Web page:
I always say that the Portland startup community is big enough to be statistically relevant, but not so large that you can’t move the needle. So the fact that our community is severely lacking in terms of diversity and inclusion presents both a problem and an opportunity for the community. Part of the solution must include ensuring that everyone has access to resources and support that give all entrepreneurs the greatest chance of success. That was the motivation behind Prosper Portland’s Inclusive Business Resource Network.
From tech startups to neighborhood retail, small businesses are vital to the city’s economy. The Inclusive Business Resource Network is a citywide program that brings multiple services for small business into a single network to provide greater efficiencies and cross-functional innovation. The Network leverages the power of partnership to increase the success of underrepresented entrepreneurs.
Through focused resources, collaboration and client-centered services the Network seeks to drastically shift outcomes for business owners of color, immigrants, women founders, and other underrepresented minorities. Approximately 600 businesses are served through the Network each year, and 400 businesses – 65 percent owned by women and 75 percent owned by people of color – receive long-term support (30+ advising hours a year).
Budget for this program comes from the City of Portland and that budget is overseen by Mayor Ted Wheeler and the Portland City Council. And it’s budget season. So Business for a Better Portland wants to be sure that the community voices its opinion about the value of these programs.
Recognizing the need to build an economy that lifts up all communities, Mayor Wheeler convened a Council of Economic Advisors in 2017 that included over 40 community leaders. In partnership with Worksystems and Prosper Portland, the Council recommended $900K in spending to support efforts in workforce development, youth skills training, and access to capital for women and minorities.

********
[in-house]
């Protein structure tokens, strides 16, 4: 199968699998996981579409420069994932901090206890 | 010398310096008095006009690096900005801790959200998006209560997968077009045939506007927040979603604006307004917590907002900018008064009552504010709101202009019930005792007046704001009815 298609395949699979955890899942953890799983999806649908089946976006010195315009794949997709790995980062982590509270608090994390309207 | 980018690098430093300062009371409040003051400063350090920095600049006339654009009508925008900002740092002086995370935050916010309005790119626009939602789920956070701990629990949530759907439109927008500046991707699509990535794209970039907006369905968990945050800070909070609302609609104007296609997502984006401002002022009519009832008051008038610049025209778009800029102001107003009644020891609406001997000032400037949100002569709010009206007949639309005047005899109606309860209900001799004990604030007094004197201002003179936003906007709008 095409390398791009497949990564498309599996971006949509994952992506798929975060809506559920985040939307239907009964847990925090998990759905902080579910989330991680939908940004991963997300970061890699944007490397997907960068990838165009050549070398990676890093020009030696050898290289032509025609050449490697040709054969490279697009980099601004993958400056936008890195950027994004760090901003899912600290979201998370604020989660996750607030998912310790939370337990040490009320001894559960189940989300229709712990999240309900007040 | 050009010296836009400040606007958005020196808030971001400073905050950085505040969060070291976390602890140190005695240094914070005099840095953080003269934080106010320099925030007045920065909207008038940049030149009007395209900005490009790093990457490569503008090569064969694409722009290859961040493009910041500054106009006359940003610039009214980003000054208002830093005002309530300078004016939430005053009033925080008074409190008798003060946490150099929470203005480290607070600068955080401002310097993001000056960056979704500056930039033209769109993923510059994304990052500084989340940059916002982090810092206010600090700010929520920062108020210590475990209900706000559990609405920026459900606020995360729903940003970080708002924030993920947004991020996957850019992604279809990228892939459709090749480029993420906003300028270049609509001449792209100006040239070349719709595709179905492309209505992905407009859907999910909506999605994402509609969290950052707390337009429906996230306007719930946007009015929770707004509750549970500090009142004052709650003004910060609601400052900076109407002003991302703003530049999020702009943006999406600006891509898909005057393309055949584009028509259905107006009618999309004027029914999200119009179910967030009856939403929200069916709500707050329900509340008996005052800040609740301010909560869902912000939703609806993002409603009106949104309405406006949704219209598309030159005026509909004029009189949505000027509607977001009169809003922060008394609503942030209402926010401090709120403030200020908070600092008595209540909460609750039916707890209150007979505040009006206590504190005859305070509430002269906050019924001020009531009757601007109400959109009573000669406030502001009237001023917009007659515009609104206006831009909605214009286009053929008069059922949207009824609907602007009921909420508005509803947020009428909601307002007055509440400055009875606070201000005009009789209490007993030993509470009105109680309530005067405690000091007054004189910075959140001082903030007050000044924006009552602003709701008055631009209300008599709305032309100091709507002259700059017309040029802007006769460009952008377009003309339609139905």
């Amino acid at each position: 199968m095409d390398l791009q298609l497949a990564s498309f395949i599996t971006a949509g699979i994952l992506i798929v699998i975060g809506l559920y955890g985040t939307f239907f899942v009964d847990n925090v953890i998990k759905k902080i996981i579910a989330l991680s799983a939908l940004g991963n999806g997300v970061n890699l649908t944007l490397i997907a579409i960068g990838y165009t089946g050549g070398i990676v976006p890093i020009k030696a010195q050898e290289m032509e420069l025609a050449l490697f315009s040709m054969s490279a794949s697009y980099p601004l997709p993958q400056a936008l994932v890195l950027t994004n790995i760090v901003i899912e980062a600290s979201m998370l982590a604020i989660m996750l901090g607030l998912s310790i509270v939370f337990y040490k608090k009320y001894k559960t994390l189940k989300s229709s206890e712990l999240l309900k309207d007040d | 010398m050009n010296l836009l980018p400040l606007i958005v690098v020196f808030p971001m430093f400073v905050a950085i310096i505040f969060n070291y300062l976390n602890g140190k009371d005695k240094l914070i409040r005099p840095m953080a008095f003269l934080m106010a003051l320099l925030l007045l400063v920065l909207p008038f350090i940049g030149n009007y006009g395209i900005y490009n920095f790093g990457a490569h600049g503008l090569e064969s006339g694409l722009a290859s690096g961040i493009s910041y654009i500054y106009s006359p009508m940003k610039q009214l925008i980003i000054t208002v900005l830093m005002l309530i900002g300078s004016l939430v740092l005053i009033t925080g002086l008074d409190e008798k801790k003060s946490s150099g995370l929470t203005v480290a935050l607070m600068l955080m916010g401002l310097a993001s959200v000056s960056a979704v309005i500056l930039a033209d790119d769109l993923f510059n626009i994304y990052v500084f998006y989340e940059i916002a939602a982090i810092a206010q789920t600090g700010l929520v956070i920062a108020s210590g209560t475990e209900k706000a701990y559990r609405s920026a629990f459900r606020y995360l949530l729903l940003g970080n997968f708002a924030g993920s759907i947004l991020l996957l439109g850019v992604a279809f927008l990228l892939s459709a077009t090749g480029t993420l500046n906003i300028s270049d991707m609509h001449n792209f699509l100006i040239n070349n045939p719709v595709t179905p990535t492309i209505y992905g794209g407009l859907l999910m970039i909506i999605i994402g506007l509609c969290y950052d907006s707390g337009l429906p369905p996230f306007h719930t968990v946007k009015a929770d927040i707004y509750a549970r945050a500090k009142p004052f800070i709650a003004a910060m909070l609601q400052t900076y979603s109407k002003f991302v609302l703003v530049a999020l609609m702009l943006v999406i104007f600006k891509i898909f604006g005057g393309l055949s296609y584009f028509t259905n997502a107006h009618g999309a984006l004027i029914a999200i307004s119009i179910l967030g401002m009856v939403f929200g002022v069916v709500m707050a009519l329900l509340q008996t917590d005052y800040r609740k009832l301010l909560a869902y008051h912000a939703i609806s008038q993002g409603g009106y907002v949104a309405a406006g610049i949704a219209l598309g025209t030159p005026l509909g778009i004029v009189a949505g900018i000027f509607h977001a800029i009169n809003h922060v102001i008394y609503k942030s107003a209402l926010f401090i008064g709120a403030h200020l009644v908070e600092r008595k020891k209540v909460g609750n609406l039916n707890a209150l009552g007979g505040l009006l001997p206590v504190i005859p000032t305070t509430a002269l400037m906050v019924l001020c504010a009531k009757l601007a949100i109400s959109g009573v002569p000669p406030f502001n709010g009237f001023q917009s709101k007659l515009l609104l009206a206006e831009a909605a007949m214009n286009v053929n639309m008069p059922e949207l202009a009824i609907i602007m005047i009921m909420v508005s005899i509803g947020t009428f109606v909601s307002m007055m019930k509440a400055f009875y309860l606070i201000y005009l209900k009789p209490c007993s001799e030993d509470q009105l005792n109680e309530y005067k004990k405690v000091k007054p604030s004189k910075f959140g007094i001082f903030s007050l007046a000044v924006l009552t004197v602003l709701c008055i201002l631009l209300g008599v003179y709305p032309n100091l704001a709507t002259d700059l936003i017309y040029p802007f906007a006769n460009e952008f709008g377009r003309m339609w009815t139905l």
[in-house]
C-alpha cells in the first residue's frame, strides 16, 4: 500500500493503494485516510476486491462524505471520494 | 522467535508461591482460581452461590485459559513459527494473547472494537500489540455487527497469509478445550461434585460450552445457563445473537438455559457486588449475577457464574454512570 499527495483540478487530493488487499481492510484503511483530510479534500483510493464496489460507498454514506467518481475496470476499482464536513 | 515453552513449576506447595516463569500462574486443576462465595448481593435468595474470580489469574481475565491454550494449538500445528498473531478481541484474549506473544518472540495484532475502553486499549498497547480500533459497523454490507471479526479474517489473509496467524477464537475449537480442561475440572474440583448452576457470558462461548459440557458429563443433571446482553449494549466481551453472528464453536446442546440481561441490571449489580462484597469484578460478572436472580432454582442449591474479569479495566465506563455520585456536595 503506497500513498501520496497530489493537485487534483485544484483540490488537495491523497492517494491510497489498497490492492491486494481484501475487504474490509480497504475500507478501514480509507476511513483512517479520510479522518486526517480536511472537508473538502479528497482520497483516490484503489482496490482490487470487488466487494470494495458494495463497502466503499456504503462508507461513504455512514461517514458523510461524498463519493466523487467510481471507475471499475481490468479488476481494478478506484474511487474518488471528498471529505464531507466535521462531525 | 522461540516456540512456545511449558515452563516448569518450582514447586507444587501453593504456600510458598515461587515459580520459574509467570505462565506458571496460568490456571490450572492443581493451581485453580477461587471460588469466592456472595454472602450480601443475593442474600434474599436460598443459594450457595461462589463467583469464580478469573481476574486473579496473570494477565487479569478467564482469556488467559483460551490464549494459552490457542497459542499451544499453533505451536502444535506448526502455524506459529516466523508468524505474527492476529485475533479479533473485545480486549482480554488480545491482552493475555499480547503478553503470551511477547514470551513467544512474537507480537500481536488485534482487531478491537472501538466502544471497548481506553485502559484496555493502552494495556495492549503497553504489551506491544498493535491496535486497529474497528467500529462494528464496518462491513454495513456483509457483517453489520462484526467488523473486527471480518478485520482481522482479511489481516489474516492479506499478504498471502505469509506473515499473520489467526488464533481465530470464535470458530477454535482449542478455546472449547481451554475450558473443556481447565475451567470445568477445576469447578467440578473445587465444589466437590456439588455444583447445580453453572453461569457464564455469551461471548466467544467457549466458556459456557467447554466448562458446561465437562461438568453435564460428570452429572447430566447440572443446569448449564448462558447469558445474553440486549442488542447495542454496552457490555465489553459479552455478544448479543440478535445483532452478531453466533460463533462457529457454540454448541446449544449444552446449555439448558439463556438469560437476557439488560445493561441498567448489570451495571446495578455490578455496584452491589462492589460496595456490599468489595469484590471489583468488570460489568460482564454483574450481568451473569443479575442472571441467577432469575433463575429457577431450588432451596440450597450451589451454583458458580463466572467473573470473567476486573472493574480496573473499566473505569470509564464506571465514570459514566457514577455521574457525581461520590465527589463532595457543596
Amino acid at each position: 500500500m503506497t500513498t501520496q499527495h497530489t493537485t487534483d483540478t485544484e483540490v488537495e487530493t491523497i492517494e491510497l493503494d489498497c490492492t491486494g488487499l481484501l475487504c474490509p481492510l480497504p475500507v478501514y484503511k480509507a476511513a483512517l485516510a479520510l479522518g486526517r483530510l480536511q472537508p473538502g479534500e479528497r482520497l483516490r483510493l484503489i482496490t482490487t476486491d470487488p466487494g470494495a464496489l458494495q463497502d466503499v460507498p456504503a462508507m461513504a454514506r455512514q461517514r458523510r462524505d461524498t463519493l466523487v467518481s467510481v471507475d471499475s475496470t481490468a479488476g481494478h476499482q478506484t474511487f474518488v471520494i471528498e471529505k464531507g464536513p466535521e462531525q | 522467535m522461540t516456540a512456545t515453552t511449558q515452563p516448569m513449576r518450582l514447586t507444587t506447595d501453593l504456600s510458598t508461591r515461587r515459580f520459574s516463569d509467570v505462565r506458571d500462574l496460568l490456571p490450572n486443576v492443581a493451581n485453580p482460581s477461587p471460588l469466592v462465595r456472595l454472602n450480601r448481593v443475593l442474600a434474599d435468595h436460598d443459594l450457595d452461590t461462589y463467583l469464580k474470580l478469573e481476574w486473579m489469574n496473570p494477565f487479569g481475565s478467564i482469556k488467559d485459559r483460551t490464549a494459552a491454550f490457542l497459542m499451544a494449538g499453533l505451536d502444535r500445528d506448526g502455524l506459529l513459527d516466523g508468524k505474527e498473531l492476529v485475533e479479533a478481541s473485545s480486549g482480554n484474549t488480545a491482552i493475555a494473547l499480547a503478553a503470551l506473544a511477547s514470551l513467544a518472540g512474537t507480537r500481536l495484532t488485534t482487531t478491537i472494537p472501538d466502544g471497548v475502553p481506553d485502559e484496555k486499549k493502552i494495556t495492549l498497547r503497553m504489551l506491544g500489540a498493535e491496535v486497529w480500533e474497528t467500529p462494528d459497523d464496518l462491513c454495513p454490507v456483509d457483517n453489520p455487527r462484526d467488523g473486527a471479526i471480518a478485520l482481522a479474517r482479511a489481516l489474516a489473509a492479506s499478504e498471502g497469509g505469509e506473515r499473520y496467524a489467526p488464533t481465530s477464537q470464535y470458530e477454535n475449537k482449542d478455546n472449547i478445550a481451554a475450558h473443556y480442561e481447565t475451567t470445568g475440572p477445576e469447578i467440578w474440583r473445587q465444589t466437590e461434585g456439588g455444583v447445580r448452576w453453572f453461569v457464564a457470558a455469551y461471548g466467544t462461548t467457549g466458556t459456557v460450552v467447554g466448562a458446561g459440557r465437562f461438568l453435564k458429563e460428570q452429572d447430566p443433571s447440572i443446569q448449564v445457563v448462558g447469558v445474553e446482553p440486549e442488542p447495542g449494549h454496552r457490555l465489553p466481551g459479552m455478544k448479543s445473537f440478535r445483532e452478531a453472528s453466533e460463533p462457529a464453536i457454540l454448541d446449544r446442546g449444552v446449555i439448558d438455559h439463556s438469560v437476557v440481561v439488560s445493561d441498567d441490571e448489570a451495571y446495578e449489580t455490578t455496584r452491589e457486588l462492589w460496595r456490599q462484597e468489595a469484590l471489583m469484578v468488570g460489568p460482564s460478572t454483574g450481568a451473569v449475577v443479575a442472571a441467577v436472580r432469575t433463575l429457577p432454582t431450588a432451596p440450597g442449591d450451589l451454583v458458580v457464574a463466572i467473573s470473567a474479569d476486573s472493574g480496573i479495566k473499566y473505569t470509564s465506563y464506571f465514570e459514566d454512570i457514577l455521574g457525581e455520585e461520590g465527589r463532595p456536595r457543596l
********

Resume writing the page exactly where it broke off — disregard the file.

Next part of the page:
Prosper Portland, the main bureau responsible for ensuring that public dollars are invested to create equitably distributed economic opportunity, submitted an additional budget request of $1.8MM. The funding will go to support small businesses through innovative, grassroots programs like the Inclusive Business Resource Network. It will also increase workforce development and foster growth at the neighborhood business level. Funding these programs and leveraging the City’s investment to secure private and philanthropic funding will create a model for public/private partnerships in the years to come. Most importantly, it is a signal to marginalized communities that they have a place in the future of Portland, that they are valued members of our City, and that they will not be left behind.
Part of what makes the Portland startup community so special is the willingness of people and companies to collaborate for the greater good of every Portland resident. This is an opportunity to voice that support and to ensure that multiple organizations have the funding they need to continue to do this work.
The need is urgent. If you’re interested in providing a letter of support or you would like to learn more, please read “Call To Action: Support Portland’s Underrepresented Business Owners.” The deadline for letters of support is 10:00AM on Friday, April 27, 2018.
[Full disclosure: PIE is part of the Inclusive Business Resource Network, for which it receives grant funding. I am the cofounder and general manager of PIE. I am an advisor to Business for a Better Portland.]